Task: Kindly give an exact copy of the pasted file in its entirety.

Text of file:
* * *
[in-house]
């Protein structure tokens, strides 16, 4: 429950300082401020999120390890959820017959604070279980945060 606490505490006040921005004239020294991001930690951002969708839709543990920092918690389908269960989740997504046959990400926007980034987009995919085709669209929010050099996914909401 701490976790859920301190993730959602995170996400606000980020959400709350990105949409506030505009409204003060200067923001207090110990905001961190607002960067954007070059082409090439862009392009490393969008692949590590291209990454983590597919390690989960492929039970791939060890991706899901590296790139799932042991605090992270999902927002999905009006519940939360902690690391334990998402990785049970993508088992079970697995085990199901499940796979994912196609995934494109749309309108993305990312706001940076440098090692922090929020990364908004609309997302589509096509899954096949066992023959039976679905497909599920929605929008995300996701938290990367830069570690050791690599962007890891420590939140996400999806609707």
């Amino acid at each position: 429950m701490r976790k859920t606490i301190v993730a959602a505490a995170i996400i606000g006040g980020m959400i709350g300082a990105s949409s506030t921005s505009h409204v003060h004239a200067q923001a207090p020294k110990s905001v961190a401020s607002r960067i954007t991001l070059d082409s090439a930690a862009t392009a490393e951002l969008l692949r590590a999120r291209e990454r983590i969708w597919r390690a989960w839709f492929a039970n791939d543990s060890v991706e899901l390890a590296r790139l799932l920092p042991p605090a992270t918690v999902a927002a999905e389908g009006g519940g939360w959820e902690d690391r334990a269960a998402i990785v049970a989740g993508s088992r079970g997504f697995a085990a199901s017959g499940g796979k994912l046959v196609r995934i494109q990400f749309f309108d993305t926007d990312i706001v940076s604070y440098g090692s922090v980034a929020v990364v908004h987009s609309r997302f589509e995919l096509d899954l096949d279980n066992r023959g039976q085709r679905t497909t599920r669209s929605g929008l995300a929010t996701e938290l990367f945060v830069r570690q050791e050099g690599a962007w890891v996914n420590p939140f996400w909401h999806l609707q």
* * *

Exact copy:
[in-house]
């Protein structure tokens, strides 16, 4: 429950300082401020999120390890959820017959604070279980945060 606490505490006040921005004239020294991001930690951002969708839709543990920092918690389908269960989740997504046959990400926007980034987009995919085709669209929010050099996914909401 701490976790859920301190993730959602995170996400606000980020959400709350990105949409506030505009409204003060200067923001207090110990905001961190607002960067954007070059082409090439862009392009490393969008692949590590291209990454983590597919390690989960492929039970791939060890991706899901590296790139799932042991605090992270999902927002999905009006519940939360902690690391334990998402990785049970993508088992079970697995085990199901499940796979994912196609995934494109749309309108993305990312706001940076440098090692922090929020990364908004609309997302589509096509899954096949066992023959039976679905497909599920929605929008995300996701938290990367830069570690050791690599962007890891420590939140996400999806609707």
């Amino acid at each position: 429950m701490r976790k859920t606490i301190v993730a959602a505490a995170i996400i606000g006040g980020m959400i709350g300082a990105s949409s506030t921005s505009h409204v003060h004239a200067q923001a207090p020294k110990s905001v961190a401020s607002r960067i954007t991001l070059d082409s090439a930690a862009t392009a490393e951002l969008l692949r590590a999120r291209e990454r983590i969708w597919r390690a989960w839709f492929a039970n791939d543990s060890v991706e899901l390890a590296r790139l799932l920092p042991p605090a992270t918690v999902a927002a999905e389908g009006g519940g939360w959820e902690d690391r334990a269960a998402i990785v049970a989740g993508s088992r079970g997504f697995a085990a199901s017959g499940g796979k994912l046959v196609r995934i494109q990400f749309f309108d993305t926007d990312i706001v940076s604070y440098g090692s922090v980034a929020v990364v908004h987009s609309r997302f589509e995919l096509d899954l096949d279980n066992r023959g039976q085709r679905t497909t599920r669209s929605g929008l995300a929010t996701e938290l990367f945060v830069r570690q050791e050099g690599a962007w890891v996914n420590p939140f996400w909401h999806l609707q």